Health

Columbia Student’s Mattress Protest Has Sparked A National Movement

CREDIT: Facebook/CarryingTheWeightTogether

Penn State students participating in a collective carry

When Emma Sulkowicz picked up her mattress, she didn’t know she was going to start a movement.

Sulkowicz, a visual arts major at Columbia University, is currently engaged in a senior thesis project that requires her to carry her dorm mattress everywhere she goes as long as her rapist remains enrolled at her school. She contends that Columbia University mishandled her rape case, so her mattress has become a powerful visual symbol of the burden that survivors bear when they’re denied justice.

Sulkowicz sparked international headlines when she first began her project in September. She also inspired college students across the country to get involved. Under the terms of her thesis, Sulkowicz isn’t allowed to ask for help carrying her mattress, but she is allowed to accept assistance if others offer it — which has given supporters a meaningful opportunity to lend a hand. Students and faculty are now organizing “collective carries,” in which they work together to lift a mattress, to stand in solidarity with Sulckowicz and sexual assault survivors everywhere.

And Wednesday marks a national day of action to further that activism on college campuses throughout the United States. “Together, we are building the movement to make sexual assault on college campuses unacceptable,” the website for Wednesday’s event explains.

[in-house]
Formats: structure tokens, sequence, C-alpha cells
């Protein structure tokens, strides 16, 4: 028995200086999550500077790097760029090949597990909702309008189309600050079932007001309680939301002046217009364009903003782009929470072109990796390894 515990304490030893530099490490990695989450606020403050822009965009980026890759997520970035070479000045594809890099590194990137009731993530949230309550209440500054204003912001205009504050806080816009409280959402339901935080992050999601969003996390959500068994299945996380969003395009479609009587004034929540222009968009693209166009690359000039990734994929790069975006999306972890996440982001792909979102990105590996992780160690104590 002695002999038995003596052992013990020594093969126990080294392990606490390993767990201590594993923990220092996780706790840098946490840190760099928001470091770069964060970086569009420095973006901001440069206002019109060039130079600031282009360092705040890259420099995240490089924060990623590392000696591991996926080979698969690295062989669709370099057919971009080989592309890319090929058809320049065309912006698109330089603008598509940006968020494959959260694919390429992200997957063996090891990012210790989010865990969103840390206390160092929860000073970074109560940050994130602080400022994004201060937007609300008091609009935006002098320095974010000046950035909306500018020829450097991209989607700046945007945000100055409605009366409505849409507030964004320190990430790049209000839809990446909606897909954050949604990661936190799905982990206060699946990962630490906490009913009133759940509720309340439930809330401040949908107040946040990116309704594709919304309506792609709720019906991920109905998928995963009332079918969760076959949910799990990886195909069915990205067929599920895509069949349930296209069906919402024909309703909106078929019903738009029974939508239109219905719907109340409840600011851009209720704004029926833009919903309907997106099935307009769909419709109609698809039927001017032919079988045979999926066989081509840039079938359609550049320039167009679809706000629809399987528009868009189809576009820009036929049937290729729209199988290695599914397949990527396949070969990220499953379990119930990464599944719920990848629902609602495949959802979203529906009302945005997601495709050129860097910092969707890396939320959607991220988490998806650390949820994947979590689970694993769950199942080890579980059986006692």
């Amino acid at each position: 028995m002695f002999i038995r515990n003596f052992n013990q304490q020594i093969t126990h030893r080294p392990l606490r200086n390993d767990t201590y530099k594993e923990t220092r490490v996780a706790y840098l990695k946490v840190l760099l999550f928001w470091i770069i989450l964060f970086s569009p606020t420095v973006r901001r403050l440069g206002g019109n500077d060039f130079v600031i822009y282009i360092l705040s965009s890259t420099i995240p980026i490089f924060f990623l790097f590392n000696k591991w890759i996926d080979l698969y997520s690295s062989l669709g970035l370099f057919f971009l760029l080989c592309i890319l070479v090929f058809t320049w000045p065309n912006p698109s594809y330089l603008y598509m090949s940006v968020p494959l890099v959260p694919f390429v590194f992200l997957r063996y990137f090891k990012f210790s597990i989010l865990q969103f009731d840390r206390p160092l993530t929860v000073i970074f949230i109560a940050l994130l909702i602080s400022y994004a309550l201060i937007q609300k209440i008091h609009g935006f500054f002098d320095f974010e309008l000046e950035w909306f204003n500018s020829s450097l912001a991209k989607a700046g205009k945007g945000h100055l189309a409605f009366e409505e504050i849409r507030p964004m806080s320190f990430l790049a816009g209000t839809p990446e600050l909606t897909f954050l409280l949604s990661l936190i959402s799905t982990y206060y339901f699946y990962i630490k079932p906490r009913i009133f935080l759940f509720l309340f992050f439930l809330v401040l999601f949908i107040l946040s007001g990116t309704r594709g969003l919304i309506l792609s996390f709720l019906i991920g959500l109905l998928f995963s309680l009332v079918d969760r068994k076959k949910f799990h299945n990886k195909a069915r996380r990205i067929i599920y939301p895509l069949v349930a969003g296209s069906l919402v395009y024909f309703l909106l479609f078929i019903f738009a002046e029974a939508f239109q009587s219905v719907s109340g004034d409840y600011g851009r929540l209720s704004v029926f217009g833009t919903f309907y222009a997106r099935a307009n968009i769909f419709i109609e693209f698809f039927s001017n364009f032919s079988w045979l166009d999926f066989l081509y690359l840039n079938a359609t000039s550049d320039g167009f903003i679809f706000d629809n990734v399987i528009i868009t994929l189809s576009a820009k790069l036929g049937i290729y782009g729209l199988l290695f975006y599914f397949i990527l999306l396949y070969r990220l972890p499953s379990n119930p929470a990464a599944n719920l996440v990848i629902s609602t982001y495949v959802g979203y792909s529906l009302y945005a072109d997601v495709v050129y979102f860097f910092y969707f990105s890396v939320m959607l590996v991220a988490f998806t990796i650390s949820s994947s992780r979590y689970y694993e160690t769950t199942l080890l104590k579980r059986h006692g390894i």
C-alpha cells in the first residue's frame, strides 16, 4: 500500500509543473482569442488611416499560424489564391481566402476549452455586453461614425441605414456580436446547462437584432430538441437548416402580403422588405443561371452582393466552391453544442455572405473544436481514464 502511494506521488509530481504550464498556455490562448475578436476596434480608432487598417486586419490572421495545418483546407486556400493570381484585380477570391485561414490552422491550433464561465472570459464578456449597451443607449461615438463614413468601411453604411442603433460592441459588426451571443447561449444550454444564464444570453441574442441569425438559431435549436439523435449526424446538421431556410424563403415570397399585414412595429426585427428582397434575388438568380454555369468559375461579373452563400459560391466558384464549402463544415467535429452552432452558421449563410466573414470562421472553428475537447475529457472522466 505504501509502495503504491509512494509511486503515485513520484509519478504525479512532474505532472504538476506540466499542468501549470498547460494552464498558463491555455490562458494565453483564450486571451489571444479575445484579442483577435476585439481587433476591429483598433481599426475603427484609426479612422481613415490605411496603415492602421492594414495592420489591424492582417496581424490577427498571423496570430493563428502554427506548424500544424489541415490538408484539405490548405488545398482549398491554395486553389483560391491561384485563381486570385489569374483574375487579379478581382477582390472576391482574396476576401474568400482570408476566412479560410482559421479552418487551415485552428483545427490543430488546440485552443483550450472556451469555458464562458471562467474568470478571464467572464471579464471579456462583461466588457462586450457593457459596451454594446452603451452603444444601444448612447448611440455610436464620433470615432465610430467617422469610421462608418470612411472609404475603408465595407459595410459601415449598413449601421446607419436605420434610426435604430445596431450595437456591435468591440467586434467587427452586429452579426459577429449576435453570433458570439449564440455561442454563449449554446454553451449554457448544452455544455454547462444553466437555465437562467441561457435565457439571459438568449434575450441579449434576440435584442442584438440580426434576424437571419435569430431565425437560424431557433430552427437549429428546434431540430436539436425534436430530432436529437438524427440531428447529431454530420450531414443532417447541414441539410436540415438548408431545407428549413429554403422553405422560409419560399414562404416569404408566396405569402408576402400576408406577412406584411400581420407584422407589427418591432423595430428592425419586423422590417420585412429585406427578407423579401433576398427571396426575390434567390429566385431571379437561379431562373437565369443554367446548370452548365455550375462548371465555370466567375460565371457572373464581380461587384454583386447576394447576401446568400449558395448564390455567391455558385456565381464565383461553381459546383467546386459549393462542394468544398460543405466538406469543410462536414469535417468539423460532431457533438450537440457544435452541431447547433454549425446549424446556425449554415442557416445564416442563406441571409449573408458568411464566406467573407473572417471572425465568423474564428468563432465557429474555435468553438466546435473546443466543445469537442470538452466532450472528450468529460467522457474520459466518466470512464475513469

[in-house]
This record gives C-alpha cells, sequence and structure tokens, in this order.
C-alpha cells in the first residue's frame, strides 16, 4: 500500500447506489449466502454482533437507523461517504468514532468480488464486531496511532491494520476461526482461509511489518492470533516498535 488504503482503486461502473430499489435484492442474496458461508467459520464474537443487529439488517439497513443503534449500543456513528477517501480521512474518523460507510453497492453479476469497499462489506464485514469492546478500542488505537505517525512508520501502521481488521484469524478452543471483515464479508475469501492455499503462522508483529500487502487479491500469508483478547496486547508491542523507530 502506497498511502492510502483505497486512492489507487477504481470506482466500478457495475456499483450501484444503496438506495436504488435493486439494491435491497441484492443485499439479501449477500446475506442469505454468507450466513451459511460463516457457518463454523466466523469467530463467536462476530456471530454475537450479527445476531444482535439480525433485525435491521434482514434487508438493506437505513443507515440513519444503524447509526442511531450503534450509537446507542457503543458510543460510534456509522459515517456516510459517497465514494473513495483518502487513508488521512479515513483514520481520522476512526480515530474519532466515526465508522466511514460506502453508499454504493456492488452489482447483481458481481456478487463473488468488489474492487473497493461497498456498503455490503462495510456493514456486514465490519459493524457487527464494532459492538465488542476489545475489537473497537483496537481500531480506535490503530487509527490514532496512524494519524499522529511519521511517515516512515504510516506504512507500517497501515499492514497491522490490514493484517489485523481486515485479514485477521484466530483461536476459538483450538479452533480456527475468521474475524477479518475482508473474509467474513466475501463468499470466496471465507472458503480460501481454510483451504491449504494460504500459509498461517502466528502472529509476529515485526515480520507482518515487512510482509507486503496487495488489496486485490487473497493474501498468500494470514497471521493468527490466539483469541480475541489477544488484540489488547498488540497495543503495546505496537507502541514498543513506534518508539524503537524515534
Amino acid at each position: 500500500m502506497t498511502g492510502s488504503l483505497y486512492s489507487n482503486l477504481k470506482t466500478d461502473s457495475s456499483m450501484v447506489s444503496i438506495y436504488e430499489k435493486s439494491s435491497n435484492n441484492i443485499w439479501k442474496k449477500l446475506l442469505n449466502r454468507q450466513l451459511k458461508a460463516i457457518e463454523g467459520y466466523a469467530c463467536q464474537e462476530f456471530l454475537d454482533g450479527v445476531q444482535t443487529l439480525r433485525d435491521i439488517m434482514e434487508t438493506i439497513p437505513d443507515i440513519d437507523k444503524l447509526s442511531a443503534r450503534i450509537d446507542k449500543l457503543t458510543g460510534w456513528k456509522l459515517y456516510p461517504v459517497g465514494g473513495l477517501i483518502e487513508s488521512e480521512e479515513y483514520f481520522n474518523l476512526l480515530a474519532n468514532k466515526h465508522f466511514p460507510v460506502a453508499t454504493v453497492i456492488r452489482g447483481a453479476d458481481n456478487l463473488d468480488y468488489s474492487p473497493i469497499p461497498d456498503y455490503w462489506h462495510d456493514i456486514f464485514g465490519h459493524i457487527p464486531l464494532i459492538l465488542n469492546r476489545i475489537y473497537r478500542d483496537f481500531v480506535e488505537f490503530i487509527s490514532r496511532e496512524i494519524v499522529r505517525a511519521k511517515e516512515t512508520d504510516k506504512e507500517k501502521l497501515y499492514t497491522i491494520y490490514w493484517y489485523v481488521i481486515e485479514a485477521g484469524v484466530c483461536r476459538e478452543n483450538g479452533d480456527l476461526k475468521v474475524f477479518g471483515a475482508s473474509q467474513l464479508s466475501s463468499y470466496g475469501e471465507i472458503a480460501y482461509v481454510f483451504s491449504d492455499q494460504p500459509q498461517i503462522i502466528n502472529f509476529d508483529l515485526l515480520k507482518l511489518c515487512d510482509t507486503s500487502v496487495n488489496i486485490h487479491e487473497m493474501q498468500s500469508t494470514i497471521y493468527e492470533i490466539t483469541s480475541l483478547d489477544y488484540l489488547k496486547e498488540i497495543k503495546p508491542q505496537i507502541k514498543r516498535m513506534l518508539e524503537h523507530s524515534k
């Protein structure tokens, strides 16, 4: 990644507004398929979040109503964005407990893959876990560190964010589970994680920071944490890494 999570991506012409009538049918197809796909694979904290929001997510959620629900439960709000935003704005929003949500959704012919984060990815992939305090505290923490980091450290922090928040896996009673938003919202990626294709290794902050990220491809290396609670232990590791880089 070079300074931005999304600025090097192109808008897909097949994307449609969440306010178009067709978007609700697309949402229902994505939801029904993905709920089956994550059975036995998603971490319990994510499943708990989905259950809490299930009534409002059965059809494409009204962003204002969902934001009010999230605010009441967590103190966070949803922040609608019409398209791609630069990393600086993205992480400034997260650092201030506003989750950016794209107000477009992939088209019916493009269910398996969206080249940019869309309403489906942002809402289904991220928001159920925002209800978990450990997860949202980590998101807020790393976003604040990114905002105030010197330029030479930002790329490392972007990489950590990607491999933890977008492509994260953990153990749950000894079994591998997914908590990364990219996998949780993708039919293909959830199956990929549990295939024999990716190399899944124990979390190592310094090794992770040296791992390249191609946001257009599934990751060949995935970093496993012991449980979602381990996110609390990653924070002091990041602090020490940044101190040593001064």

“There was a huge outpouring of support,” Allie Rickard, one of Sulkowicz’s fellow art students who first started organizing collective carries at Columbia last month, told ThinkProgress. “I’ve had people from all over the world reaching out. Pretty much every day I’ve been finding new pictures of students, faculty, and staff doing their own versions of the project — carrying mattresses around, holding rallies, doing speakouts.”

Penn State students participating in a collective carry

Penn State students participating in a collective carry

CREDIT: Facebook/CarryingTheWeightTogether

After she founded the group Carrying The Weight Together, Rickard started working closely with the other sexual assault prevention activists on Columbia’s campus. It became clear pretty quickly that Sulkowicz’s project was really resonating with people.

“It just really took off! I think a lot of other people felt a pretty deep connection to the symbolism and to the message of her piece,” Zoe Ridolfi-Starr, one of the activists on campus who’s organizing alongside Rickard, told ThinkProgress. “We decided that we should do something strategic with that, and make this a moment where we really channel this energy and passion into a collective national day of action.”

So on Wednesday, people across the country are invited to carry pillows or mattresses as a symbol of support for rape survivors. More than 70 colleges and high schools have committed to host events, and supporters are already starting to flood the #carrythatweight hashtag with messages and photos. The public display of solidarity is an act of “radical visibility,” according to Rickard, that will help “battle the cultural and community-level forces that stigmatize survivors and make them invisible.”

As the issue of college sexual assault has continued to dominate the media, and as the White House has turned its attention to reforming schools’ policies in this area, the movement to support sexual assault survivors has gained significant momentum. Ridolfi-Starr and Rickard hope their day of action will help emphasize the fact that survivors need resources on both a personal and an institutional level — they need their friends and family to believe them when they say they were raped, and they need their school administrators to take their cases seriously when they file a report.

Ultimately, they’re hopeful about the fact that activists’ work is slowly bringing about a culture change in this area.

“I am optimistic. I think we certainly have a long way to go, but the more courageous survivors and smart organizers keep carving out space and forcing people to confront this, I think the more we’ll be making progress,” Ridolfi-Starr said.